* Rudd set for brawl with Labor's Left (Mar 27) - Kevin Rudd has risked a brawl with Labor's Left by placing economic growth and free trade at the core of a new policy platform. More...

* International Publics Strongly Favor Labor and Environmental Standards in Trade Agreements (Mar 21) - This World Public Opinion poll reports strong support in developing countries for requiring international trade agreements to include minimum labor and environmental standards. The poll further finds that, despite the Bush administration's opposition to such protections in the past, "the US public is nearly unanimous in its support" of both measures". More...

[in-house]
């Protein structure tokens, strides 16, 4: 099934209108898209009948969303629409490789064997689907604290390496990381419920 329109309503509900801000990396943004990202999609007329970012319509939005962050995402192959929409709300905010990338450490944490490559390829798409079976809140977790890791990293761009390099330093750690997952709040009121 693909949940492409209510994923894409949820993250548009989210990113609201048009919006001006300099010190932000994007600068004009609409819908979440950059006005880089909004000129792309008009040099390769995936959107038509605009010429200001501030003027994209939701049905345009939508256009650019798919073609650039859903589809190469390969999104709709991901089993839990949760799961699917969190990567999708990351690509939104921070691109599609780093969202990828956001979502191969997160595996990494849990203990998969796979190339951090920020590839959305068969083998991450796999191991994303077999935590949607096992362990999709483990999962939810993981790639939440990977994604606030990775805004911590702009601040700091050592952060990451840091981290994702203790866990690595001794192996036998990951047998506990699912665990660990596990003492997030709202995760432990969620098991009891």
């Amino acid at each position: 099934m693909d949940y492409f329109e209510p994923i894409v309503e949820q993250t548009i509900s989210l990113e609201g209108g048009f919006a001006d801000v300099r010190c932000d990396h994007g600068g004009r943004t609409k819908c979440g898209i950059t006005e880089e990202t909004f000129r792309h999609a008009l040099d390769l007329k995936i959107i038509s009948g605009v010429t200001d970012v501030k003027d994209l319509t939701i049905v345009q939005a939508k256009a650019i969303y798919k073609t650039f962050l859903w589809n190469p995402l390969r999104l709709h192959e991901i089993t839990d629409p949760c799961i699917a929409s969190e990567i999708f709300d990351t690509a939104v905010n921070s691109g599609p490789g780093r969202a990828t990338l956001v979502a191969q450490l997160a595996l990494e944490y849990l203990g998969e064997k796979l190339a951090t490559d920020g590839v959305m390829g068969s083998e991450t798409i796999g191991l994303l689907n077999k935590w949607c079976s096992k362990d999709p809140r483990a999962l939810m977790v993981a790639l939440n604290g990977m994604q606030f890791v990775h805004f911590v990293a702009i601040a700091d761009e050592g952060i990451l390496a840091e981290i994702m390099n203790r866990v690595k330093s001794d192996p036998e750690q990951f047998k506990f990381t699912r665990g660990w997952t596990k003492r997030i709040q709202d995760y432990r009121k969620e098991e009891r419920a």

* Business and Human Rights: Mapping International Standards of Responsibility and Accountability for Corporate Acts (Feb 2007) - Report of the Special Representative of the Secretary-Generalon the issue of human rights and transnational corporations and other business enterprises. Full Report...

© Global Trade Watch
PO Box 6014, Collingwood North,
Victoria 3066, Australia
Email: [email protected]
ABN: 64 661 487 287